Jo brought this to “Poets You Can’t Get Rid Of.”
The Wild Iris
At the end of my suffering
there was a door.
Hear me out: that which you call death
Overhead, noises, branches of the pine shifting.
Then nothing. The weak sun
flickered over the dry surface.
It is terrible to survive
buried in the dark earth.
Then it was over: that which you fear, being
a soul and unable
to speak, ending abruptly, the stiff earth
bending a little. And what I took to be
birds darting in low shrubs.
You who do not remember
passage from the other world
I tell you I speak again: whatever
returns from oblivion returns
to find a voice:
from the center of my life came
a great fountain, deep blue
shadows on azure seawater.
By Louise Glück
When I moved from the city to the country I learned that the deer eat most flowers. I loved the deer and didn’t want to fence them out.
I discovered I had the perfect soil, light and terrain for irises. They became my passion. I planted dozens, in every color. I lived for late May, the seasonal peak—perfectly in sync with Chinese artists for whom the flowers represent”the dancing spirit of early summer.” I even went to the International Iris Festival in Florence, Italy (the iris is the city’s emblem) to see acres and acres of the colored blossoms I adored.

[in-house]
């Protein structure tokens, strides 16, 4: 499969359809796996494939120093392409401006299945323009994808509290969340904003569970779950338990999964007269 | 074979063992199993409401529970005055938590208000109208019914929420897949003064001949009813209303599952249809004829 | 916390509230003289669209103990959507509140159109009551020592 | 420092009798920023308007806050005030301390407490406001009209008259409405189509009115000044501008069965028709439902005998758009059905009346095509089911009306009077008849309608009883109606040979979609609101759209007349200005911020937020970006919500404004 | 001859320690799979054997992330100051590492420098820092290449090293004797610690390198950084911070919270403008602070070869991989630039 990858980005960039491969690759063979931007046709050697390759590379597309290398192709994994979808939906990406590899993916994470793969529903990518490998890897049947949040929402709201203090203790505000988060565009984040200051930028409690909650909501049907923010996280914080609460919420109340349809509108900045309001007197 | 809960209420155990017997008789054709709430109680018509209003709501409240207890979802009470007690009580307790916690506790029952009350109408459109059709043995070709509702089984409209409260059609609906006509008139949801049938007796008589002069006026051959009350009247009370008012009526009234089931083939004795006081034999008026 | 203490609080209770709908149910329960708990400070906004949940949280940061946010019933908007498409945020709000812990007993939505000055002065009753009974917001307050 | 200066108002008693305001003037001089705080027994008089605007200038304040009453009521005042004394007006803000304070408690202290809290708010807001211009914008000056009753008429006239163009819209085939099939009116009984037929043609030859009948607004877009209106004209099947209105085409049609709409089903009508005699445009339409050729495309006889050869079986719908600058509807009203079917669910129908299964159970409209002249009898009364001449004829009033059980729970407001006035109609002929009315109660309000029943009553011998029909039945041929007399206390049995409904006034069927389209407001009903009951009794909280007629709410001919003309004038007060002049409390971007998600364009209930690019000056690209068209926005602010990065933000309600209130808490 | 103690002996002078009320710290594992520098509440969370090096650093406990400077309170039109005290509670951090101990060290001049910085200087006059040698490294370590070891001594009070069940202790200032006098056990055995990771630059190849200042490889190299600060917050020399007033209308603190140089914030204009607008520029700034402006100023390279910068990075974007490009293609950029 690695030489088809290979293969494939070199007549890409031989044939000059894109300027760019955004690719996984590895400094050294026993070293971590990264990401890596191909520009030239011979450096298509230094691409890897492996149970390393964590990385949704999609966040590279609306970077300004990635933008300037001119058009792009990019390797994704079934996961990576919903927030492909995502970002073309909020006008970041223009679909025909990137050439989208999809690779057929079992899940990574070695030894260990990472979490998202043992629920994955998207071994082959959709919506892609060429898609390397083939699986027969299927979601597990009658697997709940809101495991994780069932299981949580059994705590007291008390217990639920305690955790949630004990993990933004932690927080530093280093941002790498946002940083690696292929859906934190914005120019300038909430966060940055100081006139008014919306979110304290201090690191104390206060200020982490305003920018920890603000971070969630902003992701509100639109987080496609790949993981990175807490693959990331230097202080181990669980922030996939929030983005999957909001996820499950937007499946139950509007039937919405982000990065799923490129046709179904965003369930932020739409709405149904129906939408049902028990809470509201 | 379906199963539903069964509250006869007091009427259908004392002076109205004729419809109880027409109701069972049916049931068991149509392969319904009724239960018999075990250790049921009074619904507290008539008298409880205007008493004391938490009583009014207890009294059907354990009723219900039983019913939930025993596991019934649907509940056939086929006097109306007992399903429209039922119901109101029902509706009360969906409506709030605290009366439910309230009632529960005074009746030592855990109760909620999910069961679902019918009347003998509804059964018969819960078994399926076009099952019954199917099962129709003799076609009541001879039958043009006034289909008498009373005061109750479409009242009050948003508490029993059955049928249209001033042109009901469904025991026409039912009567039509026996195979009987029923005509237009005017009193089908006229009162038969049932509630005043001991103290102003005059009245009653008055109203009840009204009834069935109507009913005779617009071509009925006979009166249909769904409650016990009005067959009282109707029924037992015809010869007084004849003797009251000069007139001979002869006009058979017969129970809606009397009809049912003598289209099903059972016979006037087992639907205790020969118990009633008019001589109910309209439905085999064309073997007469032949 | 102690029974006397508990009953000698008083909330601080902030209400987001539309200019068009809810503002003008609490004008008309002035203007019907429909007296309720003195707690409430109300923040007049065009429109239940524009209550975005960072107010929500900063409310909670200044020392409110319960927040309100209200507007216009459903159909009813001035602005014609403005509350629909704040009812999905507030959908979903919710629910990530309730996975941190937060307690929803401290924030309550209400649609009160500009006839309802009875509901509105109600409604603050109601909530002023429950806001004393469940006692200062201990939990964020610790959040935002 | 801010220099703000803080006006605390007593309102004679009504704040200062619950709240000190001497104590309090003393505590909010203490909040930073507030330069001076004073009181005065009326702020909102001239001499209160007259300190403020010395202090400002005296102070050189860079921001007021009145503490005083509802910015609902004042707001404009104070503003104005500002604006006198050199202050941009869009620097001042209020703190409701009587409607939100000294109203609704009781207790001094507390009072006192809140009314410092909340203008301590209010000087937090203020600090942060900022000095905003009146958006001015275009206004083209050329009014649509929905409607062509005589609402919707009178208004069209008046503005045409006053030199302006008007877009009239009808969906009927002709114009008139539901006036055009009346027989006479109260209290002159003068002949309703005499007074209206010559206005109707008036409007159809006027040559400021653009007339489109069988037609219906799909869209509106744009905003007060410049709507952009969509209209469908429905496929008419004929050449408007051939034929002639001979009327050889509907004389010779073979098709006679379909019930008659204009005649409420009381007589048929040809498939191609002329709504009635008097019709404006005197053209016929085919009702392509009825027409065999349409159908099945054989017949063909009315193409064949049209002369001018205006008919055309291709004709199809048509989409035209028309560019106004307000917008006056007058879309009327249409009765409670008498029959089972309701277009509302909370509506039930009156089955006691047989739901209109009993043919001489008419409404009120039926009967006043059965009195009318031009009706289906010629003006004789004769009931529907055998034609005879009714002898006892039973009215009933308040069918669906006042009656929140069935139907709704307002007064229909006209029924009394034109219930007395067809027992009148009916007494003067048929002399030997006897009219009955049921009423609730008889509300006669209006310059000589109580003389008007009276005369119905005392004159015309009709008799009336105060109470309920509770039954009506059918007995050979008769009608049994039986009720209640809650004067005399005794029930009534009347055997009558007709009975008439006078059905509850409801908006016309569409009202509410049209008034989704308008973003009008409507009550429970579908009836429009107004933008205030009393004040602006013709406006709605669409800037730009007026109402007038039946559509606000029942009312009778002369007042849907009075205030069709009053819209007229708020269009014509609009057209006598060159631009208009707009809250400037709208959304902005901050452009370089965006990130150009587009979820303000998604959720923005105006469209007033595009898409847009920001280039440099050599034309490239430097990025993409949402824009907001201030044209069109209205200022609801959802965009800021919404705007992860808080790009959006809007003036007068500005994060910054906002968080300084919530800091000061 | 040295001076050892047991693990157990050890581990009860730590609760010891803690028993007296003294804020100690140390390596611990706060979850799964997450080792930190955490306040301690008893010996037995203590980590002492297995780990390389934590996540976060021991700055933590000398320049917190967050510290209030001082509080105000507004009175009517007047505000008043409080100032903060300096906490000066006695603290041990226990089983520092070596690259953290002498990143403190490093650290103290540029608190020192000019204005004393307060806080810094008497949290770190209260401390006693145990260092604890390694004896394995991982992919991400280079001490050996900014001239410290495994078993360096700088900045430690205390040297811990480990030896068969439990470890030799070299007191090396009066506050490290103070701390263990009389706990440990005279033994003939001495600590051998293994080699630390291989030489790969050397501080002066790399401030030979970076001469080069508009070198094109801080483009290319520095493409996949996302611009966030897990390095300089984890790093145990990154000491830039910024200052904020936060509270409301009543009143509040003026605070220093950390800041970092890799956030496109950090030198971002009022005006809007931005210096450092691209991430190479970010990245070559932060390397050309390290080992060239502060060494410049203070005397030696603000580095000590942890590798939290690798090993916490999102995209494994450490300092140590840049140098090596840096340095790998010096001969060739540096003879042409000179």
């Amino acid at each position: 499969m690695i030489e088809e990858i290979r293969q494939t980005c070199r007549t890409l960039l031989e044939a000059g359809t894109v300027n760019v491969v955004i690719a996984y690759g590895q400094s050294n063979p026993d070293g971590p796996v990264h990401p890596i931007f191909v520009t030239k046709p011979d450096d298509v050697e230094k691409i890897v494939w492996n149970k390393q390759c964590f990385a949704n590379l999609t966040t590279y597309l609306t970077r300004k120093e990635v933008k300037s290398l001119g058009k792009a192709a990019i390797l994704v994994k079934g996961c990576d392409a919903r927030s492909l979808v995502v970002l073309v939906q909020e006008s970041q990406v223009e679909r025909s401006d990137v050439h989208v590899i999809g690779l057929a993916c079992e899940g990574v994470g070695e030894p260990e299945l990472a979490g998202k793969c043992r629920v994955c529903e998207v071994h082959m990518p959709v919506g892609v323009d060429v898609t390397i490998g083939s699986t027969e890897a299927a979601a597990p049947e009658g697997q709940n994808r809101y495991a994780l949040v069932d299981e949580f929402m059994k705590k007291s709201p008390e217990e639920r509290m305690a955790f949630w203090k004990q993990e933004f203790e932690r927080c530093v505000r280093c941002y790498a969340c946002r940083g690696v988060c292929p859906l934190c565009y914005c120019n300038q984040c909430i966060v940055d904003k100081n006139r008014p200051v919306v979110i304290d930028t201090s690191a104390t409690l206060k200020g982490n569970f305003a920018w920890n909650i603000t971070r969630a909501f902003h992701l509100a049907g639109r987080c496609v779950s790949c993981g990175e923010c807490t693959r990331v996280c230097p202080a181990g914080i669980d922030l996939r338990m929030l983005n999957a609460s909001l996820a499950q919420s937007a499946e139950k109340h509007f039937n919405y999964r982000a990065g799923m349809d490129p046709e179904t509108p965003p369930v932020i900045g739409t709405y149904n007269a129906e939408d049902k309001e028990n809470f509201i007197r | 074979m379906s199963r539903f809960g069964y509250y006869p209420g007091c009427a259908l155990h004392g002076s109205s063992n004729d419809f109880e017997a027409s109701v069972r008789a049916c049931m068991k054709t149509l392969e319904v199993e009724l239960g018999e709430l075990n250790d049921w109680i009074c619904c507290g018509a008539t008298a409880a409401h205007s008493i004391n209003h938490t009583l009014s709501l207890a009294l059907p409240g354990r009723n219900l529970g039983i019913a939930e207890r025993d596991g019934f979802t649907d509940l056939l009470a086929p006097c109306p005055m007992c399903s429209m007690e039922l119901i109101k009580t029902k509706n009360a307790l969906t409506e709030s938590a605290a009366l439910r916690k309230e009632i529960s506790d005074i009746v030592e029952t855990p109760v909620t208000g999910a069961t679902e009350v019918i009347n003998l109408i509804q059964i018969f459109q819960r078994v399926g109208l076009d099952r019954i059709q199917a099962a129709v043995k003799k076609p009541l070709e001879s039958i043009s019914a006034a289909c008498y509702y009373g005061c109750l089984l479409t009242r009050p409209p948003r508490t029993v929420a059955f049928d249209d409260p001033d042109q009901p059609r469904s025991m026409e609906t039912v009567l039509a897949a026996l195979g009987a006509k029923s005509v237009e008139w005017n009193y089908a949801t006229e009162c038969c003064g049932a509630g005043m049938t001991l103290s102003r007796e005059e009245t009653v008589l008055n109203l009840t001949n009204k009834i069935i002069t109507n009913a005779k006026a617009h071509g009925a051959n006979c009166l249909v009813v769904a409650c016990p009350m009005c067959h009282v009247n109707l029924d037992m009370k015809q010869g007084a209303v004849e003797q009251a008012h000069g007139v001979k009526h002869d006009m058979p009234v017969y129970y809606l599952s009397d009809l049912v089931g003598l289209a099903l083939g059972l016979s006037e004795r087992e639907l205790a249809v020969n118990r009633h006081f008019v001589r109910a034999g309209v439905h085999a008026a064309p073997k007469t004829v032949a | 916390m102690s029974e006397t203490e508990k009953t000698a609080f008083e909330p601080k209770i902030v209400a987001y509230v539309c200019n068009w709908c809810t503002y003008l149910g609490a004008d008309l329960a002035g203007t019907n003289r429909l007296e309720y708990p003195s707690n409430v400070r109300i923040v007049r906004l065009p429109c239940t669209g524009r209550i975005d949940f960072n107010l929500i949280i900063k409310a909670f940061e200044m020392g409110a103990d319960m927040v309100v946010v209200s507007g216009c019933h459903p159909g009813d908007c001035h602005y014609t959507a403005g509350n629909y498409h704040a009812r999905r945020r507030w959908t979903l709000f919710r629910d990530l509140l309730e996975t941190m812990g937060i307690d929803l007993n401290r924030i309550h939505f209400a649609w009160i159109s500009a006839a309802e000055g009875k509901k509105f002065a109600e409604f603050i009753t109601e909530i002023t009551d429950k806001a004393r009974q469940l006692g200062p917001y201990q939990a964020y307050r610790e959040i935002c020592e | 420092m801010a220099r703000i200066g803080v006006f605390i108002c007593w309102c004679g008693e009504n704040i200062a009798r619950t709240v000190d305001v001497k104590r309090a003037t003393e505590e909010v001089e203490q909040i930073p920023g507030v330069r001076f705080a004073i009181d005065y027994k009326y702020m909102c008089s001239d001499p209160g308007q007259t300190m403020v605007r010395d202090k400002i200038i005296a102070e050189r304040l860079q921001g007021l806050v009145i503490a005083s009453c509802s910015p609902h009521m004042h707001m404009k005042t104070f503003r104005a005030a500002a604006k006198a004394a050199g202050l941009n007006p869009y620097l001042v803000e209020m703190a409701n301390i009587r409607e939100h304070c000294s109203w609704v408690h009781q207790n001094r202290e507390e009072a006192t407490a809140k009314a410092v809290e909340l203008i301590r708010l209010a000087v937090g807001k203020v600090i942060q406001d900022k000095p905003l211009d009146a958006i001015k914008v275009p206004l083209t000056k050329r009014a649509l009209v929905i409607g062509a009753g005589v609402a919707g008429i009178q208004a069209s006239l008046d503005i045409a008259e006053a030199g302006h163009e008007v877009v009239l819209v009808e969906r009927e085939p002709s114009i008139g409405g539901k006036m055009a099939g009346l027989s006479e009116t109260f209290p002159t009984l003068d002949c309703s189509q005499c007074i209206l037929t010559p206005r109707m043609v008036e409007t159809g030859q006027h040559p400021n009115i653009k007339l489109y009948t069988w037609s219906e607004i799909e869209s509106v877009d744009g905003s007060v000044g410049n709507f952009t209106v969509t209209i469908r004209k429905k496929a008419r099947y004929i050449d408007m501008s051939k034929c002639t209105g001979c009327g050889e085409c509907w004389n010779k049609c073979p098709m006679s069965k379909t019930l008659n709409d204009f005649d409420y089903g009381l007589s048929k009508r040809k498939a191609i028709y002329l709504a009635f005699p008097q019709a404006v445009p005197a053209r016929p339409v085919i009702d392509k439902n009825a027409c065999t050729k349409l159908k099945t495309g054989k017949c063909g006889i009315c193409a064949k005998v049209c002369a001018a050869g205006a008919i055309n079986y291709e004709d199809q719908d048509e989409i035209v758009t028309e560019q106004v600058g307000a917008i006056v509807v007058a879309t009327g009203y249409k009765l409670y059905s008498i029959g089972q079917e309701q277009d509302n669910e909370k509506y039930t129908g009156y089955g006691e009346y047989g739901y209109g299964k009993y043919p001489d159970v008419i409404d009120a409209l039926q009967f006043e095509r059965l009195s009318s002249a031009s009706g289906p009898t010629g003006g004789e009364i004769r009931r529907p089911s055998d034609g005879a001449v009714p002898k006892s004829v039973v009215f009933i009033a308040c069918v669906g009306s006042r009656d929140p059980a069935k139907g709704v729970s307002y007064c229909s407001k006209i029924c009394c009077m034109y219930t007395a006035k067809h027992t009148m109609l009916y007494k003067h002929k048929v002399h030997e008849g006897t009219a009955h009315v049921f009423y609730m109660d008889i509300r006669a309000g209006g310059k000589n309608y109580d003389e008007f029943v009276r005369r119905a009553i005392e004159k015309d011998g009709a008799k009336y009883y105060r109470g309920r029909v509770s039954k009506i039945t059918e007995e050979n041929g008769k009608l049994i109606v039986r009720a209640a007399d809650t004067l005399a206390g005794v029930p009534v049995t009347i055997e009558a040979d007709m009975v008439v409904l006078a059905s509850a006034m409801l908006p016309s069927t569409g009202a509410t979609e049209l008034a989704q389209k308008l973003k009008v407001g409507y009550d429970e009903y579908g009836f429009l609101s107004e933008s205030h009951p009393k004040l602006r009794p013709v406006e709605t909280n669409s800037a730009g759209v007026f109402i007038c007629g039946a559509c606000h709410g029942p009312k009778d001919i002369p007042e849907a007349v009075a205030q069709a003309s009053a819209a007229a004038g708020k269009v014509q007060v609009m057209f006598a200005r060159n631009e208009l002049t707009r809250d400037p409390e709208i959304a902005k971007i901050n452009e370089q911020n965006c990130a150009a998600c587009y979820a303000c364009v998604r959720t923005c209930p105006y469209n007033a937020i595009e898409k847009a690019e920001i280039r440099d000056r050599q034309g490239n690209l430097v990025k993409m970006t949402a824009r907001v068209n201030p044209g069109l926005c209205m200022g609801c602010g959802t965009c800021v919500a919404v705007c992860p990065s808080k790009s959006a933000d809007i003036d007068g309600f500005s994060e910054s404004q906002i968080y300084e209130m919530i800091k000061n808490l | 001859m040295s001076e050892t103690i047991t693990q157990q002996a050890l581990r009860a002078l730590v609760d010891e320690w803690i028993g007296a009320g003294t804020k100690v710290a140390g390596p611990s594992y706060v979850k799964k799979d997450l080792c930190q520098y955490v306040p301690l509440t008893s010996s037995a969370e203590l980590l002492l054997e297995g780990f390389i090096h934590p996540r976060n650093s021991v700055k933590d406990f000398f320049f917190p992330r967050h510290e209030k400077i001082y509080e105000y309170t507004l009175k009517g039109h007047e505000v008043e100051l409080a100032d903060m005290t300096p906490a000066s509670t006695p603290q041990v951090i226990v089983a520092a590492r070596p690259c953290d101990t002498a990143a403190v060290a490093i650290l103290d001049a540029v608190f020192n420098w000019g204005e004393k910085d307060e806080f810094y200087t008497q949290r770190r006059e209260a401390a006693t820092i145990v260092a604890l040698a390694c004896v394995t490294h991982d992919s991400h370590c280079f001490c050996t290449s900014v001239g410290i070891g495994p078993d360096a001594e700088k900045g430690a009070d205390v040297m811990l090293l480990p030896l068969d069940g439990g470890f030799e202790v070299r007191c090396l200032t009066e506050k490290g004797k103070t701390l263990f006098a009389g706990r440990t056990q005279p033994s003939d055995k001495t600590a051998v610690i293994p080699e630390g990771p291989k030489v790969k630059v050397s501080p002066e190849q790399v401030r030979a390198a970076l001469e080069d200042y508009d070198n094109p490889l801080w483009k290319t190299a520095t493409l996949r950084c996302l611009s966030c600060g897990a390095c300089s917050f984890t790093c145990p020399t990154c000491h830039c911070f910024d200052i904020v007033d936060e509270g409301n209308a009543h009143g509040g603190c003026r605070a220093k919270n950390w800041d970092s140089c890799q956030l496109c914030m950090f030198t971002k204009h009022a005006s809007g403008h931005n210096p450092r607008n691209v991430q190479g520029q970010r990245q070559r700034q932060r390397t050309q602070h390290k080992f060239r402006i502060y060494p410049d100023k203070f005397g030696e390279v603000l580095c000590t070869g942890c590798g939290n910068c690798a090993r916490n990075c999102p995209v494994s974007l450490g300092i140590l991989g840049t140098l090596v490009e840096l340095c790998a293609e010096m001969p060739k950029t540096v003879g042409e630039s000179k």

On the morning of my mother’s funeral I did not want to leave my house. I did not want to see my mother, dead, in a box. . I did not want to say good-bye to her, ever.
As I approached the door, I could see a family of deer waiting outside, in silence, near our car. “They’re here to help you,” Barre said. They did.
And the impossible happened: one iris bloomed in the freezing November air. Named “Immortality, the color of the moon, and big enough to fill my hands held together like a beggar asking for alms. I remembered that in ancient Greece, the task of the goddess Iris was to lead the souls of dead women to the Elysian Fields. That awful morning she appeared dressed in white and filled the air with a fragrance as warm as it was sweet. Thank you.